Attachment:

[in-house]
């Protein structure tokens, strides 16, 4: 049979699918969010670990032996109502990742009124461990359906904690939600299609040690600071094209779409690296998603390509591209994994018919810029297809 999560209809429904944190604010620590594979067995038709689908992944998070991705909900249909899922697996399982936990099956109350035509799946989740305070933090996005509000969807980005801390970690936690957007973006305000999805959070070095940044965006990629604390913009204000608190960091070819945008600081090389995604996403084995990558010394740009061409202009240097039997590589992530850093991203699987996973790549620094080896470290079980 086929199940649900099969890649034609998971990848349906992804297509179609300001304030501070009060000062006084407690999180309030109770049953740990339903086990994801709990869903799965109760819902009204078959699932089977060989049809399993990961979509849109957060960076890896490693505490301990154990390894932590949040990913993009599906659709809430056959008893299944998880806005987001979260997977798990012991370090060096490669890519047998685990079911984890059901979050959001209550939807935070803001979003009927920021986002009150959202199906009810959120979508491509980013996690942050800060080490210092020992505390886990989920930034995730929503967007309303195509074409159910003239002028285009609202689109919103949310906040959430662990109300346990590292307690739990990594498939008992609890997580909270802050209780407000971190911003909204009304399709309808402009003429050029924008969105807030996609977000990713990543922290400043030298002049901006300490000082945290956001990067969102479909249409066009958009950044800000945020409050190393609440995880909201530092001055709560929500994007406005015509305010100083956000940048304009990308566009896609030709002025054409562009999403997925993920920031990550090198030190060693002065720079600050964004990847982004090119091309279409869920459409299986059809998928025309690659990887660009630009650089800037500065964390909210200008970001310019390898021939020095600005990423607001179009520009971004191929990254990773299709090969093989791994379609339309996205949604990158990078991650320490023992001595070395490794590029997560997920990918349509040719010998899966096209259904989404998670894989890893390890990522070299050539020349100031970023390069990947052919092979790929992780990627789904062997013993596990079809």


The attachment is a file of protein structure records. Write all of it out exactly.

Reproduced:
[in-house]
């Protein structure tokens, strides 16, 4: 049979699918969010670990032996109502990742009124461990359906904690939600299609040690600071094209779409690296998603390509591209994994018919810029297809 999560209809429904944190604010620590594979067995038709689908992944998070991705909900249909899922697996399982936990099956109350035509799946989740305070933090996005509000969807980005801390970690936690957007973006305000999805959070070095940044965006990629604390913009204000608190960091070819945008600081090389995604996403084995990558010394740009061409202009240097039997590589992530850093991203699987996973790549620094080896470290079980 086929199940649900099969890649034609998971990848349906992804297509179609300001304030501070009060000062006084407690999180309030109770049953740990339903086990994801709990869903799965109760819902009204078959699932089977060989049809399993990961979509849109957060960076890896490693505490301990154990390894932590949040990913993009599906659709809430056959008893299944998880806005987001979260997977798990012991370090060096490669890519047998685990079911984890059901979050959001209550939807935070803001979003009927920021986002009150959202199906009810959120979508491509980013996690942050800060080490210092020992505390886990989920930034995730929503967007309303195509074409159910003239002028285009609202689109919103949310906040959430662990109300346990590292307690739990990594498939008992609890997580909270802050209780407000971190911003909204009304399709309808402009003429050029924008969105807030996609977000990713990543922290400043030298002049901006300490000082945290956001990067969102479909249409066009958009950044800000945020409050190393609440995880909201530092001055709560929500994007406005015509305010100083956000940048304009990308566009896609030709002025054409562009999403997925993920920031990550090198030190060693002065720079600050964004990847982004090119091309279409869920459409299986059809998928025309690659990887660009630009650089800037500065964390909210200008970001310019390898021939020095600005990423607001179009520009971004191929990254990773299709090969093989791994379609339309996205949604990158990078991650320490023992001595070395490794590029997560997920990918349509040719010998899966096209259904989404998670894989890893390890990522070299050539020349100031970023390069990947052919092979790929992780990627789904062997013993596990079809």